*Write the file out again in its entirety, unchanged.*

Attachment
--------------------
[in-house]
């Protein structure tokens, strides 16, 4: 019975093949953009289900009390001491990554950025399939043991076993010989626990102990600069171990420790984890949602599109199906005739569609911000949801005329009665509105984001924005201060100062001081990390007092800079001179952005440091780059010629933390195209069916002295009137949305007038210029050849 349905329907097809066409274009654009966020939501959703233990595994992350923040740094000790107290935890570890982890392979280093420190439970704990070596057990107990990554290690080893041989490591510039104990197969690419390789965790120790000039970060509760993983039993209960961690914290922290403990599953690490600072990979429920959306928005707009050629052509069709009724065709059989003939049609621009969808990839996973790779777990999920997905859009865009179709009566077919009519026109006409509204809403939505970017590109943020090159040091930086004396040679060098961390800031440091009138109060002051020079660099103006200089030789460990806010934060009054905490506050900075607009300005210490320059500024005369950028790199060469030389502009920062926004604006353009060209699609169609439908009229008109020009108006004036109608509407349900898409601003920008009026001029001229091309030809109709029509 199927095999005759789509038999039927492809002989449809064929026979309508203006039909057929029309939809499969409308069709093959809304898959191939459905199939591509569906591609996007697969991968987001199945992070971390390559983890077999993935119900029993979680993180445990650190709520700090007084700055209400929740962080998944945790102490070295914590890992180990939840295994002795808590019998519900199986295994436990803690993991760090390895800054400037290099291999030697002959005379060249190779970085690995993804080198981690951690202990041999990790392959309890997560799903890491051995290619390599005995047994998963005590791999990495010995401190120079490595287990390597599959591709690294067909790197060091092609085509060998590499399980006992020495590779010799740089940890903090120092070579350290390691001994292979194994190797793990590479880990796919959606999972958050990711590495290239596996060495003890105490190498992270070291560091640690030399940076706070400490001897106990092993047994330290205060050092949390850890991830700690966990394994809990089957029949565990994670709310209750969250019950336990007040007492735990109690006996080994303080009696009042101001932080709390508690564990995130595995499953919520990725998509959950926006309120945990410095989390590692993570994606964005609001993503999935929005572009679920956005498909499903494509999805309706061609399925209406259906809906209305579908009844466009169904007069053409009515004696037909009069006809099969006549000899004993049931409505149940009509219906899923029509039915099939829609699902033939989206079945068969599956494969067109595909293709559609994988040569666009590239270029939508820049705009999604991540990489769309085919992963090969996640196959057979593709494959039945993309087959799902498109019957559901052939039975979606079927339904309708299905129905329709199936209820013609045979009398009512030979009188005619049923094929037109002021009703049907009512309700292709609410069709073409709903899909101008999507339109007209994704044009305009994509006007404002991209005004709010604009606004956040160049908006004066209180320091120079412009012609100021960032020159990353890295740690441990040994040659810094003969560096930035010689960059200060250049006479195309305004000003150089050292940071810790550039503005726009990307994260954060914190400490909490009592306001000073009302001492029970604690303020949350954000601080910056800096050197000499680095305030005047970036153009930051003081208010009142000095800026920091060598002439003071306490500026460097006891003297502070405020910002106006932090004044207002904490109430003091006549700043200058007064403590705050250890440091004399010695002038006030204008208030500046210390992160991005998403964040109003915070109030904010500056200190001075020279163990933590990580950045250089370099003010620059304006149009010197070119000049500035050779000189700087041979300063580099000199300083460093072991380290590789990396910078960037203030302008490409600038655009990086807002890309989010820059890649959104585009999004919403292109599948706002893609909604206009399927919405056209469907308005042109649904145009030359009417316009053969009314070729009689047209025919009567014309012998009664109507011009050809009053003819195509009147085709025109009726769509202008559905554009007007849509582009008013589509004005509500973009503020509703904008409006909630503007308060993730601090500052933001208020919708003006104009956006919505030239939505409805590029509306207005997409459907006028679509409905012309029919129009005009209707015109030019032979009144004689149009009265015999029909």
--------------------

[in-house]
């Protein structure tokens, strides 16, 4: 019975093949953009289900009390001491990554950025399939043991076993010989626990102990600069171990420790984890949602599109199906005739569609911000949801005329009665509105984001924005201060100062001081990390007092800079001179952005440091780059010629933390195209069916002295009137949305007038210029050849 349905329907097809066409274009654009966020939501959703233990595994992350923040740094000790107290935890570890982890392979280093420190439970704990070596057990107990990554290690080893041989490591510039104990197969690419390789965790120790000039970060509760993983039993209960961690914290922290403990599953690490600072990979429920959306928005707009050629052509069709009724065709059989003939049609621009969808990839996973790779777990999920997905859009865009179709009566077919009519026109006409509204809403939505970017590109943020090159040091930086004396040679060098961390800031440091009138109060002051020079660099103006200089030789460990806010934060009054905490506050900075607009300005210490320059500024005369950028790199060469030389502009920062926004604006353009060209699609169609439908009229008109020009108006004036109608509407349900898409601003920008009026001029001229091309030809109709029509 199927095999005759789509038999039927492809002989449809064929026979309508203006039909057929029309939809499969409308069709093959809304898959191939459905199939591509569906591609996007697969991968987001199945992070971390390559983890077999993935119900029993979680993180445990650190709520700090007084700055209400929740962080998944945790102490070295914590890992180990939840295994002795808590019998519900199986295994436990803690993991760090390895800054400037290099291999030697002959005379060249190779970085690995993804080198981690951690202990041999990790392959309890997560799903890491051995290619390599005995047994998963005590791999990495010995401190120079490595287990390597599959591709690294067909790197060091092609085509060998590499399980006992020495590779010799740089940890903090120092070579350290390691001994292979194994190797793990590479880990796919959606999972958050990711590495290239596996060495003890105490190498992270070291560091640690030399940076706070400490001897106990092993047994330290205060050092949390850890991830700690966990394994809990089957029949565990994670709310209750969250019950336990007040007492735990109690006996080994303080009696009042101001932080709390508690564990995130595995499953919520990725998509959950926006309120945990410095989390590692993570994606964005609001993503999935929005572009679920956005498909499903494509999805309706061609399925209406259906809906209305579908009844466009169904007069053409009515004696037909009069006809099969006549000899004993049931409505149940009509219906899923029509039915099939829609699902033939989206079945068969599956494969067109595909293709559609994988040569666009590239270029939508820049705009999604991540990489769309085919992963090969996640196959057979593709494959039945993309087959799902498109019957559901052939039975979606079927339904309708299905129905329709199936209820013609045979009398009512030979009188005619049923094929037109002021009703049907009512309700292709609410069709073409709903899909101008999507339109007209994704044009305009994509006007404002991209005004709010604009606004956040160049908006004066209180320091120079412009012609100021960032020159990353890295740690441990040994040659810094003969560096930035010689960059200060250049006479195309305004000003150089050292940071810790550039503005726009990307994260954060914190400490909490009592306001000073009302001492029970604690303020949350954000601080910056800096050197000499680095305030005047970036153009930051003081208010009142000095800026920091060598002439003071306490500026460097006891003297502070405020910002106006932090004044207002904490109430003091006549700043200058007064403590705050250890440091004399010695002038006030204008208030500046210390992160991005998403964040109003915070109030904010500056200190001075020279163990933590990580950045250089370099003010620059304006149009010197070119000049500035050779000189700087041979300063580099000199300083460093072991380290590789990396910078960037203030302008490409600038655009990086807002890309989010820059890649959104585009999004919403292109599948706002893609909604206009399927919405056209469907308005042109649904145009030359009417316009053969009314070729009689047209025919009567014309012998009664109507011009050809009053003819195509009147085709025109009726769509202008559905554009007007849509582009008013589509004005509500973009503020509703904008409006909630503007308060993730601090500052933001208020919708003006104009956006919505030239939505409805590029509306207005997409459907006028679509409905012309029919129009005009209707015109030019032979009144004689149009009265015999029909």